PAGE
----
wget https://www.python.org/ftp/python/3.6.0/Python-3.6.0.tar.xz
tar xvf Python-3.6.0.tar.xz
cd Python-3.6.0/
./configure
sudo make altinstall
| improve this answer | |
1
0

you must be in centos or redhat and compile python yourself, it is python‘s bug do this in your python source code dir and do this below

curl -sk https://gist.github.com/msabramo/2727063/raw/59ea097a1f4c6f114c32f7743308a061698b17fd/gistfile1.diff | patch -p1
| improve this answer | |
1
0

I got the same problem, nothing worked for me from the above ans but now I fixed it by

just remove python.pip and sqlite3 and reinstall

  1. sudo apt-get remove python.pip
  2. sudo apt-get remove sqlite3

now install it again

  1. sudo apt-get install python.pip
  2. sudo apt-get install sqlite3

in my case while installing sqlite3 again it showed some error then I typed

  1. sqlite3

on terminal to check if it was removed or not and it started unpacking it

once the sqlite3 is installed fireup terminal and write

  1. sqlite3
  2. database.db (to create a database)

I'm sure this will definitely help you

| improve this answer | |
1
0

Putting answer for anyone who lands on this page searching for a solution for Windows OS:

You have to install pysqlite3 or db-sqlite3 if not already installed. you can use following to install.

  • pip install pysqlite3
  • pip install db-sqlite3

For me the issue was with DLL file of sqlite3.

Solution:

  1. I took DLL file from sqlite site. This might vary based on your version of python installation.

  2. I pasted it in the DLL directory of the env. for me it was "C:\Anaconda\Lib\DLLs", but check for yours. Before and After placing DLL file

| improve this answer | |
  • I had the exact error. This somehow solved my problem. Thanks! – uqji May 7 at 14:14
1
0

I was disappointed this issue still exist till today. As I have recently been trying to install vCD CLI on CentOS 8.1 and I was welcomed with the same error when tried to run it. The way I had to resolve it in my case is as follow:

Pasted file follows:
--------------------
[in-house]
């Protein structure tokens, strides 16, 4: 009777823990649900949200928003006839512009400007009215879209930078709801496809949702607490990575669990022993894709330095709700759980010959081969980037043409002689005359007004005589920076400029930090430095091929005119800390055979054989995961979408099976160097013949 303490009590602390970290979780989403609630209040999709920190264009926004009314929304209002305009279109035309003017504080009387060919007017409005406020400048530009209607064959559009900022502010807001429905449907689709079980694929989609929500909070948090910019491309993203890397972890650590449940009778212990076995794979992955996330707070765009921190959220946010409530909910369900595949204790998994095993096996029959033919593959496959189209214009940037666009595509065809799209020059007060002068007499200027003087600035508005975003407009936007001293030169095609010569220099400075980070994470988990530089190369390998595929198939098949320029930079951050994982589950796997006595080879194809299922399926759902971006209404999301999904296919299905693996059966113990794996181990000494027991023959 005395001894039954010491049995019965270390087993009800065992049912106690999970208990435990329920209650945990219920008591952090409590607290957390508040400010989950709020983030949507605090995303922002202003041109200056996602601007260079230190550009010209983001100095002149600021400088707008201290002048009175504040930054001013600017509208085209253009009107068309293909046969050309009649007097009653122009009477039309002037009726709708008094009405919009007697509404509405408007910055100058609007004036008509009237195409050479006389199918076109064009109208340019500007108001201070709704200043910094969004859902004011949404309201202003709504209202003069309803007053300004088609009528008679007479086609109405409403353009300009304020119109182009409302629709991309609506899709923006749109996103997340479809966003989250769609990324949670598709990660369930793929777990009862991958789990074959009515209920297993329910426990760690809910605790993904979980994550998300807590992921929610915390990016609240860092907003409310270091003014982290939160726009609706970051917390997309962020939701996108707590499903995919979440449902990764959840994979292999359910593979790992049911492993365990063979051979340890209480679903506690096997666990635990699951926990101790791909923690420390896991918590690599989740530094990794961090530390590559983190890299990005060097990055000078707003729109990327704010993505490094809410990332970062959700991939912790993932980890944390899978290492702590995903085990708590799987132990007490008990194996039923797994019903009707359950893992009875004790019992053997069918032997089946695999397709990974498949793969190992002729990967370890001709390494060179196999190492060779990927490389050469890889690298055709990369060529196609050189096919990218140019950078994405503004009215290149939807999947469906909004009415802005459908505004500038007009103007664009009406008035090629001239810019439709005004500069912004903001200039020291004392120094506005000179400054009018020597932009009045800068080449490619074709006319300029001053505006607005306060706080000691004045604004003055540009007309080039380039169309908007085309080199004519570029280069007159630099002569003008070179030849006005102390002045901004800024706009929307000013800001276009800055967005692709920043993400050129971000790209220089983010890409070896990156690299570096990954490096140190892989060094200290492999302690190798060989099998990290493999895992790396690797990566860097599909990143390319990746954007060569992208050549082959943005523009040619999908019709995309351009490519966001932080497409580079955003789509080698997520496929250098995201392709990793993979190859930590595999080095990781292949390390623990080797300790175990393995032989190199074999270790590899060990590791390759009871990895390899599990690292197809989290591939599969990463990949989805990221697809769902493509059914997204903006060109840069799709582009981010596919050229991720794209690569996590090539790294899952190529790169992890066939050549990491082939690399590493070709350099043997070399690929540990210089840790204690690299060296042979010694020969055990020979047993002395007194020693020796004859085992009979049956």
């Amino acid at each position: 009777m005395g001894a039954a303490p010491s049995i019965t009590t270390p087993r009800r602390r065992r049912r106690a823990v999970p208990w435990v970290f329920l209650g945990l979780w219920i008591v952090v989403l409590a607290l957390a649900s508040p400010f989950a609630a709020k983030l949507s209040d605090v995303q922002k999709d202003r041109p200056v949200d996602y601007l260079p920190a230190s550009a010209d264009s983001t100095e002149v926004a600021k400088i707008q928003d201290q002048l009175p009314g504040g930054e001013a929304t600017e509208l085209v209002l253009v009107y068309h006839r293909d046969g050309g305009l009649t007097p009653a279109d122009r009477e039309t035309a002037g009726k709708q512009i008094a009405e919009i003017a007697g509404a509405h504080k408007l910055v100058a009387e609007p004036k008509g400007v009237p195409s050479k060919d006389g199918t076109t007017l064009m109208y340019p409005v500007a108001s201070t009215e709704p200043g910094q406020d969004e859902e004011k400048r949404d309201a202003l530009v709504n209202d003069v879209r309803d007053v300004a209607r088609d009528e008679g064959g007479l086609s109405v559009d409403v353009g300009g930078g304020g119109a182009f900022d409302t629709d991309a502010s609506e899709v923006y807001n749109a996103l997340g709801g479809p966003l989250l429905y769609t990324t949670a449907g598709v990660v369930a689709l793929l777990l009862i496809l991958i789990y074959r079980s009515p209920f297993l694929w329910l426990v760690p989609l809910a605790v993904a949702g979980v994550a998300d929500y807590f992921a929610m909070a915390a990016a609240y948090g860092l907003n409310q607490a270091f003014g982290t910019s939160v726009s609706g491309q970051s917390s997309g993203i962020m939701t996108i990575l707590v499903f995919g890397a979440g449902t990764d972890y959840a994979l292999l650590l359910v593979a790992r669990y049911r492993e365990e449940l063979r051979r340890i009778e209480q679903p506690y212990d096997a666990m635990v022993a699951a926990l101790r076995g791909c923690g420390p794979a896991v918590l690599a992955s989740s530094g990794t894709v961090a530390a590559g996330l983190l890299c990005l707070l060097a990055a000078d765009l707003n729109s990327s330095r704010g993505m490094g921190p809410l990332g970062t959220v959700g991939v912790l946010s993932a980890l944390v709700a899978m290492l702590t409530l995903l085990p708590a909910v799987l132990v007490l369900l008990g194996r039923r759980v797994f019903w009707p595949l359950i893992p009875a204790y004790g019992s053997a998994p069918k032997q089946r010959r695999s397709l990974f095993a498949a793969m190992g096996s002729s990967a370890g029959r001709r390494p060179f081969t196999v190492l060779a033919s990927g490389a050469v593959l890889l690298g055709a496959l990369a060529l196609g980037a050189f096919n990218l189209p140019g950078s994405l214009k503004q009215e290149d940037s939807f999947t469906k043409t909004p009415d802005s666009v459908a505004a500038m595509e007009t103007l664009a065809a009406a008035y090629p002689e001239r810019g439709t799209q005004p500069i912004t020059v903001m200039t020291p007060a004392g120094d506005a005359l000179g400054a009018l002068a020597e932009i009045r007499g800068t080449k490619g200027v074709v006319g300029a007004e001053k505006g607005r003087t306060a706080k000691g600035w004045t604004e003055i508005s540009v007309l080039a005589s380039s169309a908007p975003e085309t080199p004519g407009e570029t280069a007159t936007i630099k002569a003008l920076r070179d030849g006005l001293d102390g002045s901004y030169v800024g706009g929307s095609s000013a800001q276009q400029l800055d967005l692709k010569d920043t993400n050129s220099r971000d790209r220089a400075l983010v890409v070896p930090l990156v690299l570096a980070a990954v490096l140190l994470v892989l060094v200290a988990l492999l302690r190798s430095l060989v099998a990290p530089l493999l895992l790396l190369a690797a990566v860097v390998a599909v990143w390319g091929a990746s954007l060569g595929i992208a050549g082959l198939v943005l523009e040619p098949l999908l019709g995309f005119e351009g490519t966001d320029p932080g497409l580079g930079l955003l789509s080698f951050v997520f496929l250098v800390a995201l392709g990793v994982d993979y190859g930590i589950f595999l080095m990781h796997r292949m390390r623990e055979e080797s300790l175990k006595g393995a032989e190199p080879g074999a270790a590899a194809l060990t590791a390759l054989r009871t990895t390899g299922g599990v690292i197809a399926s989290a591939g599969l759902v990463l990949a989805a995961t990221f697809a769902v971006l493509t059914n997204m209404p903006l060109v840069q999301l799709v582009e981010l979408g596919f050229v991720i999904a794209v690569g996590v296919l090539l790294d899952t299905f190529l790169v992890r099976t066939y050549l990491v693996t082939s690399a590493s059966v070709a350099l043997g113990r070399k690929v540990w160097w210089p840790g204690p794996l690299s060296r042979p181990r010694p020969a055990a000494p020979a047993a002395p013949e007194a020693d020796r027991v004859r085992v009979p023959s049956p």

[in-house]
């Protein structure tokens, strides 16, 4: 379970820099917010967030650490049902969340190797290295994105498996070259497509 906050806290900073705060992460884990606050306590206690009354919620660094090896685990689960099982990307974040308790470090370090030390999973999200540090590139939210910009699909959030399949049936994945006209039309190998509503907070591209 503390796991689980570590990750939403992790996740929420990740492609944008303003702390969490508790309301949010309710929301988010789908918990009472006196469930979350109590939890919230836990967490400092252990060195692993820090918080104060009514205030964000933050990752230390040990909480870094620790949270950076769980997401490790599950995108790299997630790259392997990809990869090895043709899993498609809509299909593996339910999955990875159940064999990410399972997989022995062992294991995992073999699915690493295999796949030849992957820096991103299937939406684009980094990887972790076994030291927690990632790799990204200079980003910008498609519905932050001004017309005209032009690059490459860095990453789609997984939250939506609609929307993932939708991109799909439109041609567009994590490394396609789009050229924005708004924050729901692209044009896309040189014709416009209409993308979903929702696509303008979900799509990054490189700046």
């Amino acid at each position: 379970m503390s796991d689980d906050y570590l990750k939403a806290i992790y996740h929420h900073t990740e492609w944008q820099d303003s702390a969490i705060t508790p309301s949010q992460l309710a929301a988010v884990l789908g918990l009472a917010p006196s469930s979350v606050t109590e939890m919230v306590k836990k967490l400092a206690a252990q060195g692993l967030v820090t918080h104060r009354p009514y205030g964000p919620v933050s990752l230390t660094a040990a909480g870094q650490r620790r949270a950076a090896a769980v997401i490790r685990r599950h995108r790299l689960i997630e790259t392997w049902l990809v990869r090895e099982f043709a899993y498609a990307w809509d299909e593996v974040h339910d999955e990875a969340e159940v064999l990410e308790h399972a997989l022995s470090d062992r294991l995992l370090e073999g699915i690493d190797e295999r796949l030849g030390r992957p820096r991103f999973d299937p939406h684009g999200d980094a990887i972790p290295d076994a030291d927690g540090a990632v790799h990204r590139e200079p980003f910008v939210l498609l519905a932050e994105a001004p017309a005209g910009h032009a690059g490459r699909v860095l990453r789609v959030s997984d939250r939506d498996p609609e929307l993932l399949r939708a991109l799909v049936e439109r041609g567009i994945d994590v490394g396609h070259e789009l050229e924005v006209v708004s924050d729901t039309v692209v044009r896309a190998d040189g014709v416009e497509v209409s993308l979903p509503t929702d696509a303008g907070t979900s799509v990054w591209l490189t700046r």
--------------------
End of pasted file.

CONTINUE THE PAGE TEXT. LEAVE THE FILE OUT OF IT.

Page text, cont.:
• Install SQLite3 from scratch with the proper prefix
  • Make clean my Python Installation
  • Run Make install to reinstall Python

As I have been doing this to create a different blogpost about how to install vCD CLI and VMware Container Service Extension. I have end up capturing the steps I used to fix the issue and put it in a separate blog post at:

http://www.virtualizationteam.com/cloud/running-vcd-cli-fail-with-the-following-error-modulenotfounderror-no-module-named-_sqlite3.html

I hope this helpful, as while the tips above had helped me get to a solution, I had to combine few of them and modify them a bit.

| improve this answer | |
  • Thank you for disclosing your affiliation with the link you are providing! It is appreciated. – Robert Columbia May 6 at 12:10
-1
0

Download sqlite3:

wget http://www.sqlite.org/2016/sqlite-autoconf-3150000.tar.gz

Follow these steps to install:

$tar xvfz sqlite-autoconf-3071502.tar.gz
$cd sqlite-autoconf-3071502
$./configure --prefix=/usr/local
$make install
| improve this answer | |
  • 1
    This question was asked in 2009 and was about Debian 5. sqlite3 is now available in the repos (since Wheezy) so there is no need to install it manually. I guess this is true for most distros as well. – Jérôme Oct 18 '16 at 11:55
-3
0

You need to install pysqlite in your python environment:

    $ pip install pysqlite
| improve this answer | |
-3
0

Try copying _sqlite3.so so that Python can find it.

It should be as simple as:

cp /usr/lib64/python2.6/lib-dynload/_sqlite3.so /usr/local/lib/python2.7/

Trust me, try it.

| improve this answer | |